Chastain's subsequent suit against the P.C. was not for legal malpractice, but asserted claims for breach of fiduciary duty, violation of the Fair Business Practices Act, and for fraud. In addition to compensatory damages, the suit sought recovery of punitive damages and attorney fees pursuant to OCGA § 13-6-11. The jury returned a verdict in favor of Chastain on the breach of fiduciary duty claim and awarded $4,000 in compensatory damages and $20,000 for attorney fees. The jury returned a verdict in favor of the P.C. on the remaining claims and refused to award punitive damages.
As Chastain's legal representative, Joel's P.C. had a fiduciary relationship with its client. Tante v. Herring, 211 Ga.App. 322, 327, 439 S.E.2d 5 (1993), rev'd on other grounds, 264 Ga. 694, 453 S.E.2d 686 (1994); see Henderson v. HSI Financial Svcs., 266 Ga. 844, 845, 471 S.E.2d 885 (1996) (attorney practicing in a professional corporation owes same duty to clients, and the professional corporation is liable for actions of its members). Thus, the P.C. had a fiduciary duty to show Chastain the utmost good faith and loyalty and to act solely for her benefit. Tante, 211 Ga.App. at 327, 439 S.E.2d 5. In performing this duty, the P.C. was obligated not to pursue any interest or take any act adverse to Chastain's interests or incompatible with applying its best skill, zeal, and diligence in representing Chastain. Id.; Nelson & Hill, P.A. v. Wood, 245 Ga.App. 60, 67, 537 S.E.2d 670 (2000); Tunsil v. Jackson, 248 Ga.App. 496, 499, 546 S.E.2d 875 (2001).
There was evidence from which the jury could have concluded that the P.C. violated this fiduciary duty to Chastain. Joel organized his P.C. to handle a high volume of cases using nonattorney “case negotiators” like Lee and other support staff, at times under the supervision of a single attorney. Although attorneys generally employ nonattorneys such as secretaries, investigators, and other paraprofessionals to assist them in providing legal services to clients, they act for the attorney and must be adequately trained and supervised to ensure that the attorney's legal and ethical duties to clients are not compromised. See Georgia Rules of Professional Conduct, Rule 5.3. Joel's testimony shows that he was unsure of the amount of attorney supervision, if any, that Chastain's case received. Despite no evidence that Joel or the P.C. sanctioned the misrepresentations that Lee made to Chastain while acting as her “case negotiator,” the jury was authorized by the evidence to conclude that Joel deliberately organized his P.C. in a manner which allowed Lee, without adequate supervision by an attorney, to mishandle Chastain's case and that this breached the P.C.'s fiduciary duty to apply its best skill, zeal, and diligence in representing Chastain.2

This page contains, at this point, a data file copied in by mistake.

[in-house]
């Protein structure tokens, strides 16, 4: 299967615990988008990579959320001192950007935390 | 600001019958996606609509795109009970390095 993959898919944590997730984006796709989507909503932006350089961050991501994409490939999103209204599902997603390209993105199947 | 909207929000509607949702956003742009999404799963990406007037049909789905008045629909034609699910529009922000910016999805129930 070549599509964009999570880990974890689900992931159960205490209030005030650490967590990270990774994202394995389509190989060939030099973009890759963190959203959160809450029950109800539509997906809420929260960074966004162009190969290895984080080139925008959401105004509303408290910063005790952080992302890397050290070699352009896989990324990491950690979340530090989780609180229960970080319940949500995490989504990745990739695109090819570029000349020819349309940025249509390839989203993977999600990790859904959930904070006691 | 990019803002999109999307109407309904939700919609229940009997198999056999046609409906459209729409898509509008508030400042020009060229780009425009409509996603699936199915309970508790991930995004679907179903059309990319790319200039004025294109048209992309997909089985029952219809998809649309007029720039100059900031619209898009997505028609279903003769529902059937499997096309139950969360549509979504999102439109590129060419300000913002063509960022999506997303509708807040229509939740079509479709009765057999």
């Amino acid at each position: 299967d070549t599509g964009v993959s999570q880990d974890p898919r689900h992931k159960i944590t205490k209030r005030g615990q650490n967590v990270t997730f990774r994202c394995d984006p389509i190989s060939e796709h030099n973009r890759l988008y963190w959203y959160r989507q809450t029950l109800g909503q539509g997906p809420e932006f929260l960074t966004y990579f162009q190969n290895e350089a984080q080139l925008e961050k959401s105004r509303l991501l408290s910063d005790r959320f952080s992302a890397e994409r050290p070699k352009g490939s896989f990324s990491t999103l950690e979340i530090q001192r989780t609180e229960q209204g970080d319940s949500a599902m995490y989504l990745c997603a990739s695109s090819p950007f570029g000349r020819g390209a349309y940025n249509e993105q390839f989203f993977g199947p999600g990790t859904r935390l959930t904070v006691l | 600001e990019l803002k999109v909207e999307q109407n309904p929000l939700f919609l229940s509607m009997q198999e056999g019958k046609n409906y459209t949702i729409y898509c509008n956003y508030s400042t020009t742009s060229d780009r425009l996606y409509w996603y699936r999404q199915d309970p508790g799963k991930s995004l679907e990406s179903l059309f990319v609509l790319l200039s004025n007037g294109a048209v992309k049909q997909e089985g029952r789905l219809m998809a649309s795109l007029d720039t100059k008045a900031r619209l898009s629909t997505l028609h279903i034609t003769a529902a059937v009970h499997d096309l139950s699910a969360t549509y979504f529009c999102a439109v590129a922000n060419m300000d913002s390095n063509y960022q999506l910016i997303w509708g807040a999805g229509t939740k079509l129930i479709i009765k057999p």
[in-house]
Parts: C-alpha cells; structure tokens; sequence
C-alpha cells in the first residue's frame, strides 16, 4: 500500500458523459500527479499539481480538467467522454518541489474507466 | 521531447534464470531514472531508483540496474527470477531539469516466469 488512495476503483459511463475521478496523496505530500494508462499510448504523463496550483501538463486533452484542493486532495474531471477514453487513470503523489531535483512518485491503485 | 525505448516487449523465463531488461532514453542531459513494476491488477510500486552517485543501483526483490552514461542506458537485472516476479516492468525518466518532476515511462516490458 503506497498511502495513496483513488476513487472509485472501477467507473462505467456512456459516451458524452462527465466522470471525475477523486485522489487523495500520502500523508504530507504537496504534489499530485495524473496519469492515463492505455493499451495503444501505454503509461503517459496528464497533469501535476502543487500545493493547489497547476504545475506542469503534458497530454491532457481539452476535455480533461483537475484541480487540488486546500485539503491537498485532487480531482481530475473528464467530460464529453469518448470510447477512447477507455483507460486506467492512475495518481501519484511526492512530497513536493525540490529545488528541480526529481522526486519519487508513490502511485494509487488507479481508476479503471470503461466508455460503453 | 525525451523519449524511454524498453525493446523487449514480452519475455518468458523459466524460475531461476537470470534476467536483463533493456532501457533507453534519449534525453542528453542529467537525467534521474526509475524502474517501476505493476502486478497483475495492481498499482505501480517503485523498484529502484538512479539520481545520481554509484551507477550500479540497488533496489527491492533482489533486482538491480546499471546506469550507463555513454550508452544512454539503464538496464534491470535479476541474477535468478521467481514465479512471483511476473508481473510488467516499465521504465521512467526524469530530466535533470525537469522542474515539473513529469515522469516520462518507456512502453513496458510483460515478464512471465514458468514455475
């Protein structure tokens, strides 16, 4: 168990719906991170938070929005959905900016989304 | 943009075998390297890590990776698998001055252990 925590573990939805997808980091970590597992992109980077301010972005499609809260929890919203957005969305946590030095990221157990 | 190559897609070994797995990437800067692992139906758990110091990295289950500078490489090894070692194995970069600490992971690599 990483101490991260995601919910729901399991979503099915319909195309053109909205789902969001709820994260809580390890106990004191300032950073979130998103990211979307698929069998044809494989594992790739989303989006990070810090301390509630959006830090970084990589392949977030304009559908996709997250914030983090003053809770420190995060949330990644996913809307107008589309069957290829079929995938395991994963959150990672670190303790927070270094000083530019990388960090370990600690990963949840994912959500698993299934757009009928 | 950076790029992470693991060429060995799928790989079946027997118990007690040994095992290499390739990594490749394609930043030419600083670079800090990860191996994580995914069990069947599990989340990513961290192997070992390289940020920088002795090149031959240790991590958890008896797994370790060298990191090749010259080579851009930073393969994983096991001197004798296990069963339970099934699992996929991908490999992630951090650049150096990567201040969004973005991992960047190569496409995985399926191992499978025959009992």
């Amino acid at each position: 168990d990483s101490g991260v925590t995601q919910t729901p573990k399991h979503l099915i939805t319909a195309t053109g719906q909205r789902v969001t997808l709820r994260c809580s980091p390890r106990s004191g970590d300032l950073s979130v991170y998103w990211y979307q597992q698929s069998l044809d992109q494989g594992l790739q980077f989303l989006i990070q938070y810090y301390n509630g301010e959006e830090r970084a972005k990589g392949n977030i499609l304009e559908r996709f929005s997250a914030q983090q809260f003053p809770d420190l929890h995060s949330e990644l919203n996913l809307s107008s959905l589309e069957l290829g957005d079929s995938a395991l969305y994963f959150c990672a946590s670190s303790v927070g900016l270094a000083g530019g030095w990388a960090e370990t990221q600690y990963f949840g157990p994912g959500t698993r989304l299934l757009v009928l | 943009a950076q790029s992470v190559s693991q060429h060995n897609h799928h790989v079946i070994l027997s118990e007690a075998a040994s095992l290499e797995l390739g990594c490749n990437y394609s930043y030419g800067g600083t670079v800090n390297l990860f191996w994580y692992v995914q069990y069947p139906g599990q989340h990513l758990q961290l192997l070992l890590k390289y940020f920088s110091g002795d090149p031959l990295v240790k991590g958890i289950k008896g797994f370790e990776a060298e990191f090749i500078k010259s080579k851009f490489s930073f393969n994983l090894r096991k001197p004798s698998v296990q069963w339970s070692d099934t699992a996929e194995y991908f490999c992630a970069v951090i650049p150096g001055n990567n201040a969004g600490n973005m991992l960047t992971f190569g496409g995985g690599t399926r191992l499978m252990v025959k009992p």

As to damages flowing from this breach, there was evidence that Chastain suffered severe mental distress caused by Lee's misrepresentations and mishandling of her case. As a general rule, mental distress damages are not recoverable in the absence of physical injury where the claim is premised on ordinary negligence. Hamilton v. Powell, Goldstein, Frazer &c., 252 Ga. 149, 150, 311 S.E.2d 818 (1984). However, mental distress damages may be recovered without proof of physical injury where the claim is based on intentional misconduct. Id. There was evidence that Chastain was damaged by intentional acts of an employee of the P.C. acting within the scope of his employment. Moreover, there was evidence that Joel intentionally instituted the system of practice at his P.C. which provided inadequate supervision of the employee at issue. This was sufficient to allow the jury to conclude that the conduct resulting in the breach of fiduciary duty was intentional or showed a reckless indifference to consequences equivalent to intent. Id. Accordingly, there was evidence supporting the jury's award of $4,000 in mental distress damages caused by the breach of fiduciary duty.